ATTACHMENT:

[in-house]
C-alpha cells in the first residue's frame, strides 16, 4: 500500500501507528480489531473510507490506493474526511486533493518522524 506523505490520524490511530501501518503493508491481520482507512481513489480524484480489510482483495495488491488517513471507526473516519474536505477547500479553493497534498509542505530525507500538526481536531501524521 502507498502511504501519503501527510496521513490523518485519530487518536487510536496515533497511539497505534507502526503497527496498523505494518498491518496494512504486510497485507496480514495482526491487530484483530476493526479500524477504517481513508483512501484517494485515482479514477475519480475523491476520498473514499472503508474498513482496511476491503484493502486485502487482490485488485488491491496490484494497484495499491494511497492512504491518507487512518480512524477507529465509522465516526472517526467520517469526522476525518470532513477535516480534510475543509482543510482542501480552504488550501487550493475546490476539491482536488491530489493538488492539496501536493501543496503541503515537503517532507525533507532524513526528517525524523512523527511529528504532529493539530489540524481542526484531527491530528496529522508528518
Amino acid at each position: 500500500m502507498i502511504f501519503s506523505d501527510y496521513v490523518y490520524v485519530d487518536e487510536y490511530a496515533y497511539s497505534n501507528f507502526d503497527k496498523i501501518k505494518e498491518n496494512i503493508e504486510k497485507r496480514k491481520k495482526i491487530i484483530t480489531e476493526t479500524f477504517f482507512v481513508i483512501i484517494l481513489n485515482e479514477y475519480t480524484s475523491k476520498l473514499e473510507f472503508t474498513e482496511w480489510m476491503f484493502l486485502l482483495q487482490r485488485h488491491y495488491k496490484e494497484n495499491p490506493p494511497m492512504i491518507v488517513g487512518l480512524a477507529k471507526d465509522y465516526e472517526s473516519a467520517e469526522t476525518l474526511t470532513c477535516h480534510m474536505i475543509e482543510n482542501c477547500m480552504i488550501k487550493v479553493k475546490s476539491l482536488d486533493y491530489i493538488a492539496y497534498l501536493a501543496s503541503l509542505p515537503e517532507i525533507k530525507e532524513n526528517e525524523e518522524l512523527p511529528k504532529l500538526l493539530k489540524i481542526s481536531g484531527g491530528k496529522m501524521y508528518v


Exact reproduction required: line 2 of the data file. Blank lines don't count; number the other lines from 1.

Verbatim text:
C-alpha cells in the first residue's frame, strides 16, 4: 500500500501507528480489531473510507490506493474526511486533493518522524 506523505490520524490511530501501518503493508491481520482507512481513489480524484480489510482483495495488491488517513471507526473516519474536505477547500479553493497534498509542505530525507500538526481536531501524521 502507498502511504501519503501527510496521513490523518485519530487518536487510536496515533497511539497505534507502526503497527496498523505494518498491518496494512504486510497485507496480514495482526491487530484483530476493526479500524477504517481513508483512501484517494485515482479514477475519480475523491476520498473514499472503508474498513482496511476491503484493502486485502487482490485488485488491491496490484494497484495499491494511497492512504491518507487512518480512524477507529465509522465516526472517526467520517469526522476525518470532513477535516480534510475543509482543510482542501480552504488550501487550493475546490476539491482536488491530489493538488492539496501536493501543496503541503515537503517532507525533507532524513526528517525524523512523527511529528504532529493539530489540524481542526484531527491530528496529522508528518